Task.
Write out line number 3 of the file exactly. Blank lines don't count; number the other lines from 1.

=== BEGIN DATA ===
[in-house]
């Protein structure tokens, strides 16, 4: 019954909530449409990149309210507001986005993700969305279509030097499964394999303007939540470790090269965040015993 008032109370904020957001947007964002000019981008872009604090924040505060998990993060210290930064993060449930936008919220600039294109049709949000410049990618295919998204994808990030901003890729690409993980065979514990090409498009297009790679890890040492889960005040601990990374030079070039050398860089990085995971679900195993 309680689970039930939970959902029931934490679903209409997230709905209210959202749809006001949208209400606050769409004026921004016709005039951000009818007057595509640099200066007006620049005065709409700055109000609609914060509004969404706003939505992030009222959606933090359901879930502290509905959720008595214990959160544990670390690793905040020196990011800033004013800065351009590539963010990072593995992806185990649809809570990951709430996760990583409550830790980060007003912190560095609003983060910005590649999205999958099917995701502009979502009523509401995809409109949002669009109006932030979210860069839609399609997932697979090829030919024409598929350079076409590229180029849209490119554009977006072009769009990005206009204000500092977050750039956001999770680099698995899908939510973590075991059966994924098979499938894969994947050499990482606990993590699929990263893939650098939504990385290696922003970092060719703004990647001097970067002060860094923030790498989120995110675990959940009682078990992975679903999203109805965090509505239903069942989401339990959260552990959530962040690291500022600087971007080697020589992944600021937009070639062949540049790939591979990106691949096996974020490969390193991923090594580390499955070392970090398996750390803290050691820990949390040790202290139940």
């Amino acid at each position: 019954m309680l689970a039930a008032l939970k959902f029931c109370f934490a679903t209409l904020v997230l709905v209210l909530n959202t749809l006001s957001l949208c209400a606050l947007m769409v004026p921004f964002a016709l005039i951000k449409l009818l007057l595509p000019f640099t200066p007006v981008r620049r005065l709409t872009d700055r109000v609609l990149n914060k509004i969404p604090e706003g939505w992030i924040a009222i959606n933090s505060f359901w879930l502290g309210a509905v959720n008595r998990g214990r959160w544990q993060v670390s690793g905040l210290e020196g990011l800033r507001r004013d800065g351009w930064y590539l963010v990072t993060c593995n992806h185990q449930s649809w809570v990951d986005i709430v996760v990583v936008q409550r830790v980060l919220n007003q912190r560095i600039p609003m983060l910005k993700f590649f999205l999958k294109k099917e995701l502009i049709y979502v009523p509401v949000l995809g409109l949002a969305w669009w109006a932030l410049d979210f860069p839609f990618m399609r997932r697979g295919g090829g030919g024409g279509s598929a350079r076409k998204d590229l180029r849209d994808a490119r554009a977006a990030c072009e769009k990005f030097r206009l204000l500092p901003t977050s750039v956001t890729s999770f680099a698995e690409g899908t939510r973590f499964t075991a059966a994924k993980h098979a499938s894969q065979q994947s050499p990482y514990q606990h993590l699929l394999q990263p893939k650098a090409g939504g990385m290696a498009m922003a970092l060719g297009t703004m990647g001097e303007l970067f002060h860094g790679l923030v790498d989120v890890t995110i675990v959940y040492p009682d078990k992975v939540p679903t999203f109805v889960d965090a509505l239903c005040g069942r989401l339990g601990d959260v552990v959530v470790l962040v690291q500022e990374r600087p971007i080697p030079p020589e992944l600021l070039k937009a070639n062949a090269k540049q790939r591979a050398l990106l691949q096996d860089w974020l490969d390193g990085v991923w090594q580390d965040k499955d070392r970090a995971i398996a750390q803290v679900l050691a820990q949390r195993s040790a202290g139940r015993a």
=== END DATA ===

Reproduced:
């Amino acid at each position: 019954m309680l689970a039930a008032l939970k959902f029931c109370f934490a679903t209409l904020v997230l709905v209210l909530n959202t749809l006001s957001l949208c209400a606050l947007m769409v004026p921004f964002a016709l005039i951000k449409l009818l007057l595509p000019f640099t200066p007006v981008r620049r005065l709409t872009d700055r109000v609609l990149n914060k509004i969404p604090e706003g939505w992030i924040a009222i959606n933090s505060f359901w879930l502290g309210a509905v959720n008595r998990g214990r959160w544990q993060v670390s690793g905040l210290e020196g990011l800033r507001r004013d800065g351009w930064y590539l963010v990072t993060c593995n992806h185990q449930s649809w809570v990951d986005i709430v996760v990583v936008q409550r830790v980060l919220n007003q912190r560095i600039p609003m983060l910005k993700f590649f999205l999958k294109k099917e995701l502009i049709y979502v009523p509401v949000l995809g409109l949002a969305w669009w109006a932030l410049d979210f860069p839609f990618m399609r997932r697979g295919g090829g030919g024409g279509s598929a350079r076409k998204d590229l180029r849209d994808a490119r554009a977006a990030c072009e769009k990005f030097r206009l204000l500092p901003t977050s750039v956001t890729s999770f680099a698995e690409g899908t939510r973590f499964t075991a059966a994924k993980h098979a499938s894969q065979q994947s050499p990482y514990q606990h993590l699929l394999q990263p893939k650098a090409g939504g990385m290696a498009m922003a970092l060719g297009t703004m990647g001097e303007l970067f002060h860094g790679l923030v790498d989120v890890t995110i675990v959940y040492p009682d078990k992975v939540p679903t999203f109805v889960d965090a509505l239903c005040g069942r989401l339990g601990d959260v552990v959530v470790l962040v690291q500022e990374r600087p971007i080697p030079p020589e992944l600021l070039k937009a070639n062949a090269k540049q790939r591979a050398l990106l691949q096996d860089w974020l490969d390193g990085v991923w090594q580390d965040k499955d070392r970090a995971i398996a750390q803290v679900l050691a820990q949390r195993s040790a202290g139940r015993a």